Each year, up to 140 black bears must be culled for the Queen’s Guards to replace their ceremonial headgear.
The Ministry of Defense has rejected a 42,430-signature petition launched by British Got Talent judge Alesha Dixon demanding that artificial fur be used instead.
It recently completed the final of a series of tests on four synthetic fabrics, but the Army has concluded that only real bear fur will do.
Their skins shed water, preventing large headgear from collapsing in the rain. The only faux fur that can be used is on the small Royal Horse Artillery busbies.
Even if suitable faux fur could be found, soldiers who wear bearskins would have the final say on their replacement.
“Any new fabric would need to gain user approval for fit and comfort, in addition to passing initial lab tests,” Defense Equipment Minister Jeremy Quin said.
Each ornamental cap costs £1,710 and is made from the skin of a single black bear.
And the MoD has spent nearly £1million on them over the past seven years, with the highest spend of £240,382 in 2016.
People for the Ethical Treatment of Animals says it has developed high-performance waterproof faux fur for the headgear and accuses the Ministry of Defense of moving the goalposts on the demands.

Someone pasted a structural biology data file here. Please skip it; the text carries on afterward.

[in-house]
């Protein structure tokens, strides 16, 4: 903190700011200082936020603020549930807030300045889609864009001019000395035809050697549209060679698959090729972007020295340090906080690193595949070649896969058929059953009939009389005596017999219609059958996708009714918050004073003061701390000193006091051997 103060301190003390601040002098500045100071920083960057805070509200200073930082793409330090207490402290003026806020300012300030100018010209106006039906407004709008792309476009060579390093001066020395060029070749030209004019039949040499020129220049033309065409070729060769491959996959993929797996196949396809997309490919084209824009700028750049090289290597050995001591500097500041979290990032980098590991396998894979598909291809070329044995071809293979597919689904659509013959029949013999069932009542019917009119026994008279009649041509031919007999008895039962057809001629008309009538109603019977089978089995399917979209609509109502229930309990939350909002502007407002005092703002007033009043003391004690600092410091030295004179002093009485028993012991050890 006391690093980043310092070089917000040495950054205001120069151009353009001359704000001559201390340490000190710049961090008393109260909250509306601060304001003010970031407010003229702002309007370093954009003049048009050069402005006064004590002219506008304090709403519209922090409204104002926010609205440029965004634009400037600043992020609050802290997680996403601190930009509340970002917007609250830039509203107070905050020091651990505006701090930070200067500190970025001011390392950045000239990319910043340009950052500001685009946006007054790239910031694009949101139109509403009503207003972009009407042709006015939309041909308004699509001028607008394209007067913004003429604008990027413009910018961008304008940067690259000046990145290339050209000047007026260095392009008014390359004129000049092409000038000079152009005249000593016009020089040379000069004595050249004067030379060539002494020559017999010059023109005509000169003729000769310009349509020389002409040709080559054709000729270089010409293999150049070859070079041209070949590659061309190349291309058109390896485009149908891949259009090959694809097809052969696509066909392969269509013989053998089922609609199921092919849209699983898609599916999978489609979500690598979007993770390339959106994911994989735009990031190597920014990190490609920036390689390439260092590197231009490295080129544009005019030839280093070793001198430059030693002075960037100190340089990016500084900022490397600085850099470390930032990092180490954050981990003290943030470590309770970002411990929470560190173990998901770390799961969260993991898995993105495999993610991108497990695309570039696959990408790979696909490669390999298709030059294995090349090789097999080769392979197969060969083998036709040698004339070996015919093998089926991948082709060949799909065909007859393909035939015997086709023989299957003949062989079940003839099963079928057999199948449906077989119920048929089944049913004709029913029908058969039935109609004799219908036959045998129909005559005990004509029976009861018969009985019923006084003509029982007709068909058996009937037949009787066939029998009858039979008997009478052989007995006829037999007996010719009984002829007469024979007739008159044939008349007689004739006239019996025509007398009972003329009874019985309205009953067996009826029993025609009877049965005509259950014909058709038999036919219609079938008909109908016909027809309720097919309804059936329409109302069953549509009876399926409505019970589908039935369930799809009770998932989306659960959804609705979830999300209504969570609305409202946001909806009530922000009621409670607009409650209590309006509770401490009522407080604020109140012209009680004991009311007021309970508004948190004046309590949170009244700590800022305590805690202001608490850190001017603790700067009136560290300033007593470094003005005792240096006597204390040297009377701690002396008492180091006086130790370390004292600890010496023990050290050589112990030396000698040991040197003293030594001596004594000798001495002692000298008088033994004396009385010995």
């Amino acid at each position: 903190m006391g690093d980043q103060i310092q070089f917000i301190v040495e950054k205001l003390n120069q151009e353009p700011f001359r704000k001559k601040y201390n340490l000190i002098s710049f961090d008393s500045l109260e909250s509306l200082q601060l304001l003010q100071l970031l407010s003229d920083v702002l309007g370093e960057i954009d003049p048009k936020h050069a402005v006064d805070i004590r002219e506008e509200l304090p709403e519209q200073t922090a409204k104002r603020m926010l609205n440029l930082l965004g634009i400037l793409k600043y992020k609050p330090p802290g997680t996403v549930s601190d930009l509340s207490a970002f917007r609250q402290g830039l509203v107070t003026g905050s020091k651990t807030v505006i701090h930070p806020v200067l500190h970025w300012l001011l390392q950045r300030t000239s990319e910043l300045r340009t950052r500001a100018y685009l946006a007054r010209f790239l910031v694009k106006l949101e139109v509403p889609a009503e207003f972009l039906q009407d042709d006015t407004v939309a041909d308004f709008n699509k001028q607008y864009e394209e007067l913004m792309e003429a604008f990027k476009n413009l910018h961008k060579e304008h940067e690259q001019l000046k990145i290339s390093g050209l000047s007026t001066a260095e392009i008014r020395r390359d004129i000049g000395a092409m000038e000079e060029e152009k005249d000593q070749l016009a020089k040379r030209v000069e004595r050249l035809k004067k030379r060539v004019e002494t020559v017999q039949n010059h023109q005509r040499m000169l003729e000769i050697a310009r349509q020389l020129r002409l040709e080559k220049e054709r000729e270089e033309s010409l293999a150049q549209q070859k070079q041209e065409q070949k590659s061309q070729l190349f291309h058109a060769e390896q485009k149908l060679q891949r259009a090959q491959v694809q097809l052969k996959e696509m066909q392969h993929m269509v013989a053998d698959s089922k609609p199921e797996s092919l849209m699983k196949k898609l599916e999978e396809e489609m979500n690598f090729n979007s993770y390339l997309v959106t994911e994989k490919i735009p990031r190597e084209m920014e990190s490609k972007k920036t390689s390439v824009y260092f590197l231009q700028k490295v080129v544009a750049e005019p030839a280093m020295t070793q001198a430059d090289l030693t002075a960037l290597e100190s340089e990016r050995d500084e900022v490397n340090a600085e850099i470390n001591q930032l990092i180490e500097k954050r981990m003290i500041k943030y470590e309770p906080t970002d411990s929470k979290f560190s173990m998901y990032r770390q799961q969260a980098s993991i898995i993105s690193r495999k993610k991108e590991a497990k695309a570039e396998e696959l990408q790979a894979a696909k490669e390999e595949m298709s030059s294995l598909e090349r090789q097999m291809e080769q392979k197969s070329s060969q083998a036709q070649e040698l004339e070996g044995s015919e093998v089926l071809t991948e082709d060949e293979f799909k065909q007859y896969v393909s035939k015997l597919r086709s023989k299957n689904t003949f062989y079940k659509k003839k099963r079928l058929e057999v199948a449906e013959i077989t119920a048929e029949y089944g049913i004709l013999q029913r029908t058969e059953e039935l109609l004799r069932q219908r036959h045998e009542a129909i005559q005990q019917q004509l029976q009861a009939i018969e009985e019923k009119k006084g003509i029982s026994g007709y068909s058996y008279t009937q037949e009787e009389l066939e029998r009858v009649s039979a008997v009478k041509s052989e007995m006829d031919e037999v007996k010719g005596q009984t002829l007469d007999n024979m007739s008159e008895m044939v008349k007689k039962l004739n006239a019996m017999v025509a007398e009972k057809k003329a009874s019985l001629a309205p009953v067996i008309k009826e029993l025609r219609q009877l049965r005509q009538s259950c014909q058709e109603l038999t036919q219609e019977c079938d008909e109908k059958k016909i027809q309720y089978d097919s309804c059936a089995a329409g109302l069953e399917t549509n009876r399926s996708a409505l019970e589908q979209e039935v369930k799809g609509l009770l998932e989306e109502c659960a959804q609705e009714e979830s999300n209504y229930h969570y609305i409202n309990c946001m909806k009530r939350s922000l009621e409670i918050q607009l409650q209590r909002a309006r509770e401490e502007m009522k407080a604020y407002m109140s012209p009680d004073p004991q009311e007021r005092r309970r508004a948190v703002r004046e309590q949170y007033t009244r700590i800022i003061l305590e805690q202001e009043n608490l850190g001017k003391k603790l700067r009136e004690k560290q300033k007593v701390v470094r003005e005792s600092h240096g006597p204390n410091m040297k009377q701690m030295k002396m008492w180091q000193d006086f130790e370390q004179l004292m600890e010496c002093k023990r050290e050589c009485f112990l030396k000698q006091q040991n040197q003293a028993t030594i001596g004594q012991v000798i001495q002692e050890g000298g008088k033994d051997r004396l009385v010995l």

“The artificial fur unfortunately did not meet the standards required for a ceremonial cap that is worn all year round and in all weathers,” the MoD said.
“The Ministry of Defense does not plan to use this faux fur fabric.”
However, SNP deputy leader at Westminster Kirsten Oswald believes the MoD should reconsider and make artificial fur available for Trooping of the Color ceremonies next year.
“The UK government is supposed to be committed to high standards of animal welfare,” she continued, “but the Ministry of Defense seems determined to continue using real bearskin no matter what. ‘he is coming.”
“Most Brits are against fur, so it makes no sense that this iconic symbol of the UK is made with real fur,” Alesha Dixon added.
“Bears are never hunted on command,” Mr. Quin said. Our suppliers obtain their pelts from Canadian authorities after an authorized kill as part of a wild bear population management program.
“We found no evidence that any Canadian province has implemented a bear cull program,” said PETA’s Elisa Allen.
“It is legal in some provinces to hunt them with guns, spears and even bows and arrows.”